Ninth Circuit Says Above Median Income Chapter 13 Bankruptcy Filers Must Have Five Year Plan

If your income is greater than the median income in your state and you file for Chapter 13 bankruptcy, your Chapter 13 repayment plan must last for 60 months. There are a few exceptions. For example, if you can pay your unsecured creditors in full before 60 months, then you can end the plan early (this does not apply to most filers). And in some courts, if your disposable income is zero, meaning after subtracting your allowed expenses from your income you have nothing left to pay unsecured creditors, you can propose a plan that is less than 60 months. Other courts won't allow you to do this.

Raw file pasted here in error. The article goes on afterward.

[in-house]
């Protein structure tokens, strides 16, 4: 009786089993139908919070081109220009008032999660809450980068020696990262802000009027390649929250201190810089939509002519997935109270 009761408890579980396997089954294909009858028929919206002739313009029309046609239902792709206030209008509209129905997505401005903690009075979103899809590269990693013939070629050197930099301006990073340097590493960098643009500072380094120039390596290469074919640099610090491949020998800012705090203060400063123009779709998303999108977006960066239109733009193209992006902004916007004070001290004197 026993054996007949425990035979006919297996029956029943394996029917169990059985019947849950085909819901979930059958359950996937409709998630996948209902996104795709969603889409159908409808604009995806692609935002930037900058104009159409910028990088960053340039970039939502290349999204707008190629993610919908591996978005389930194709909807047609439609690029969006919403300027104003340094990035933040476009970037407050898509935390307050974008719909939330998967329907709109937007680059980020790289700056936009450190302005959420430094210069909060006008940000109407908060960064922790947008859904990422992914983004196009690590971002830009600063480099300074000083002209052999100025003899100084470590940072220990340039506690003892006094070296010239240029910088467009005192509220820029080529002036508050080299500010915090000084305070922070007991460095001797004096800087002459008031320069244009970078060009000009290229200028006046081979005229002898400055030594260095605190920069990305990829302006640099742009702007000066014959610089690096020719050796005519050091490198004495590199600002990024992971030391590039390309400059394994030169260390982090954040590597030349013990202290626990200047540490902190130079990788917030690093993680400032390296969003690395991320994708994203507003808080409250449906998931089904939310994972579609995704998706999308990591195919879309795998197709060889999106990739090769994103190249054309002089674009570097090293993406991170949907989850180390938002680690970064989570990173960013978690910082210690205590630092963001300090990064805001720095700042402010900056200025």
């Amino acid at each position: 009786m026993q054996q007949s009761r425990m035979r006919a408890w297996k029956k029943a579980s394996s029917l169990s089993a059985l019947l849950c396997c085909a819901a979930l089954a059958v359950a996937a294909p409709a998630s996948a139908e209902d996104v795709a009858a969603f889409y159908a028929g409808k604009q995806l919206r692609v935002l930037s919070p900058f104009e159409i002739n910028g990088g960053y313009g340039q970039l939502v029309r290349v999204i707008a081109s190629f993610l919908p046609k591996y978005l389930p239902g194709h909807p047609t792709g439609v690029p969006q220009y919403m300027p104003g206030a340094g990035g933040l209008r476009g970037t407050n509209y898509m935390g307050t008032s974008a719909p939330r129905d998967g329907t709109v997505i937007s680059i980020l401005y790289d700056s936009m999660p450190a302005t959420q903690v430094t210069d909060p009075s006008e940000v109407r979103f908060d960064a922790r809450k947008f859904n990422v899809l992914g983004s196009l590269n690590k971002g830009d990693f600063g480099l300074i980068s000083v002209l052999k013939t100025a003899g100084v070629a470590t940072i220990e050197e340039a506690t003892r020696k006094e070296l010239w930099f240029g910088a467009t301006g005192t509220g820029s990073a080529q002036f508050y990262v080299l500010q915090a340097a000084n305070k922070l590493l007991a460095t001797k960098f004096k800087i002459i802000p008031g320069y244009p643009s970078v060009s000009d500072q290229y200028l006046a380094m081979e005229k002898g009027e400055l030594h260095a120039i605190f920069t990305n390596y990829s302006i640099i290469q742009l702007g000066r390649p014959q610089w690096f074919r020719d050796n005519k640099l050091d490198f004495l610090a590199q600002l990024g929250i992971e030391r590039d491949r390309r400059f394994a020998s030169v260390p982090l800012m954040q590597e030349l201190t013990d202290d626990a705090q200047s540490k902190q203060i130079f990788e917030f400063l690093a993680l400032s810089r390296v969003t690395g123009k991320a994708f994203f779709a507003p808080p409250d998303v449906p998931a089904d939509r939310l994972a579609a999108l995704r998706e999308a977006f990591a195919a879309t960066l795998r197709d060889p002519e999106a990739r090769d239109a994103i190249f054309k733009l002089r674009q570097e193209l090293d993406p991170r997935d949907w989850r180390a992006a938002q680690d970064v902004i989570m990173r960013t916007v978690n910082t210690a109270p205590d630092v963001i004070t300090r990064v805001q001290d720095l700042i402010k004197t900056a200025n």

The Ninth Circuit Court of Appeals recently overruled itself and decided that over-income Chapter 13 bankruptcy filers must propose a plan that lasts 60 months (unless the filer can pay off all unsecured debts before then). See In re Flores, No. 11-55452 (9th Cir. Aug. 29, 2013). (Previously, the Ninth Circuit said you could propose a plan less than 60 months.)

The Ninth Circuit joins the Sixth, Eighth, and Eleventh Circuits in its ruling on this issue, along with other bankruptcy courts around the country.

To learn more, see Ninth Circuit Sticks It to Higher Income Chapter 13 Debtors.